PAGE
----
The organisation representing English hospitals has said the government’s NHS reorganisation is in part to blame for the failure to maintain low accident and emergency waiting times.

Foundation Trust Network chief executive Chris Hopson also described the government and regulators’ response to A&E performance problems as an “omnishambles”.

His comments to HSJ come as it has emerged that all hospital providers were today sent a letter by their regulators highlighting the widespread failure to meet the four-hour waiting target for at least 95 per cent of cases in recent weeks.

The letter says the “standard remains an essential component of the NHS providing safe and timely care for patients” (see attached) and warns that providers will be held to account for performance.

Mr Hopson said the government had, while reorganising NHS commissioning and oversight in the past three years, failed to address problems with health services which have led to the problems in A&E.

He said: “We all know everybody’s attention has been diverted to planning the [changes to] organisations, while the front line has been trying to pull the system together with duct tape, and generally doing a good job.

“This is the chickens coming home to roost in terms of the focus being on the wrong thing.”

Mr Hopson highlighted the combination of the Monitor and NHS TDA letter; NHS England’s publication of a framework for local reviews of emergency care; and HSJ’s coverage of internal NHS England discussion about an apparent Department of Health intention to release funds to help A&E.

He said he believed the organisations were not “aligned” in addressing the issue, and had not consulted providers enough.

He said: “When we were working on the Health Act, the key issue was we wanted the government and its bodies to co-operate effectively and create a single response, and support providers to do what they need to do.

“Jeremy Hunt has correctly said this [A&E performance] is the biggest operational problem facing the NHS and it is absolutely vital we get a single coordinated response.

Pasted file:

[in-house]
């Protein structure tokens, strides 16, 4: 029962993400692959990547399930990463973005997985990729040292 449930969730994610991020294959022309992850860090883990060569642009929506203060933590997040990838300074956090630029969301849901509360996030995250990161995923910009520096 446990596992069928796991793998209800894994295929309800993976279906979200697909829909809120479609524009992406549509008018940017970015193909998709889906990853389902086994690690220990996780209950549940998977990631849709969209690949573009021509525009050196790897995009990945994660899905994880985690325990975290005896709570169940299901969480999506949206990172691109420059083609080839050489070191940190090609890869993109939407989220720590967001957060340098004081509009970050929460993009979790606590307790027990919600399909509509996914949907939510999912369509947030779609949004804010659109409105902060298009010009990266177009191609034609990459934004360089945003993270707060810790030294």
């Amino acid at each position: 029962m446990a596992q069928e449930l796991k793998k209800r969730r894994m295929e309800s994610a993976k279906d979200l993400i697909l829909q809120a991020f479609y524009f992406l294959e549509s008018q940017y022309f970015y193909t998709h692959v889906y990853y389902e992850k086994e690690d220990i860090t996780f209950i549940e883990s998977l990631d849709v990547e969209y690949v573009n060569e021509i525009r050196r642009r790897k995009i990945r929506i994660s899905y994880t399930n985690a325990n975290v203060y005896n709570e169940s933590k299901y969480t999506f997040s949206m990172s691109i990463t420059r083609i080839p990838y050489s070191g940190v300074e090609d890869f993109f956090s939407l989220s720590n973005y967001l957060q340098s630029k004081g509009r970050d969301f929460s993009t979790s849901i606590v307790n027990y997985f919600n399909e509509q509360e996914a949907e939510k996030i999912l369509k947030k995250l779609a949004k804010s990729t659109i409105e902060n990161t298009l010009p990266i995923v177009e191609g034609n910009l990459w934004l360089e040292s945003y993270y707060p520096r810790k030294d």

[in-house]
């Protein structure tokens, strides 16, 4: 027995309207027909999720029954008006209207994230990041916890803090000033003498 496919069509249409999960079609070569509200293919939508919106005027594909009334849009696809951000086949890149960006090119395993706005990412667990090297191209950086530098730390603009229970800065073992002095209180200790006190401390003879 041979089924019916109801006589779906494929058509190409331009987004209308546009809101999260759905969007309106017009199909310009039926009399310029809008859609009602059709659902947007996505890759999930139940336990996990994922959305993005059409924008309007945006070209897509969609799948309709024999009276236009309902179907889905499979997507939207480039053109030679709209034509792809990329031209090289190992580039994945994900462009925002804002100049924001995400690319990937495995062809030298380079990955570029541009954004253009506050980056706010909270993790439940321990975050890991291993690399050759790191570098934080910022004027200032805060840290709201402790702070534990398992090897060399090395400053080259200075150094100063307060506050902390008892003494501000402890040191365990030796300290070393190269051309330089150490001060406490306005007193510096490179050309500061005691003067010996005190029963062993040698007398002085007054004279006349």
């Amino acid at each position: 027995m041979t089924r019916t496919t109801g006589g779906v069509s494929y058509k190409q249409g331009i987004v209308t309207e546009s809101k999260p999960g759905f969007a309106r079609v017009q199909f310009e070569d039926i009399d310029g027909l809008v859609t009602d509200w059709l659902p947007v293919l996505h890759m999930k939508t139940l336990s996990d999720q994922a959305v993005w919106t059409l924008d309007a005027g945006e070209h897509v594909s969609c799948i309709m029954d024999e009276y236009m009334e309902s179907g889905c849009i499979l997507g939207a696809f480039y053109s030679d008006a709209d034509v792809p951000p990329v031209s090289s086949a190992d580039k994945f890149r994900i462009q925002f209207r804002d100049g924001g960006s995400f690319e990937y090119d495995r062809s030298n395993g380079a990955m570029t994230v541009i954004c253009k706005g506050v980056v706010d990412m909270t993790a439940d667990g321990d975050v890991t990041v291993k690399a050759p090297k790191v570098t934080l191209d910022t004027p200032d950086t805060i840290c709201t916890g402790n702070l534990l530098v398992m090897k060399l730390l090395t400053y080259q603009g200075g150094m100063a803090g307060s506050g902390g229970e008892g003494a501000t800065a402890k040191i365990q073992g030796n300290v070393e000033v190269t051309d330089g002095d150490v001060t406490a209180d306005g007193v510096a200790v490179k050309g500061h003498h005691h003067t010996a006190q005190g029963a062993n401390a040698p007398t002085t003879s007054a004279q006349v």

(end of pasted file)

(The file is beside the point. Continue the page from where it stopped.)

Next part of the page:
“Yet here we have a day when we have apparently got Jeremy Hunt trying to solve a problem and identify a pot of money, [and] parts of NHS England appearing to resist that.

“And on the same day you’ve got Monitor and the TDA sending a finger pointing and blaming letter, saying ‘This is not good enough’.

“From the outside this looks like an omnishambles. They need to be aligned and working together to support the front line.”

A DH spokeswoman said:”Today’s action plan is a result of co-ordinated and intensive work by NHS England, the NHS TDA, Monitor and DH to help A&E departments meet demand and tackle waiting time pressures.

“Performance has improved in recent weeks to meet the national standard and we will continue to work closely together to build on this.”

HSJ understands the DH, NHS England, Monitor and the TDA have discussed and coordinated plans for responding to A&E problems, including the letter to providers.

The NHS England framework was published in association with Monitor and the TDA.

HSJ has highlighted that many trusts have failed to meet the four-hour A&E target in recent weeks. The situation has improved slightly improved in the final week of April but is still behind the 95 per cent target.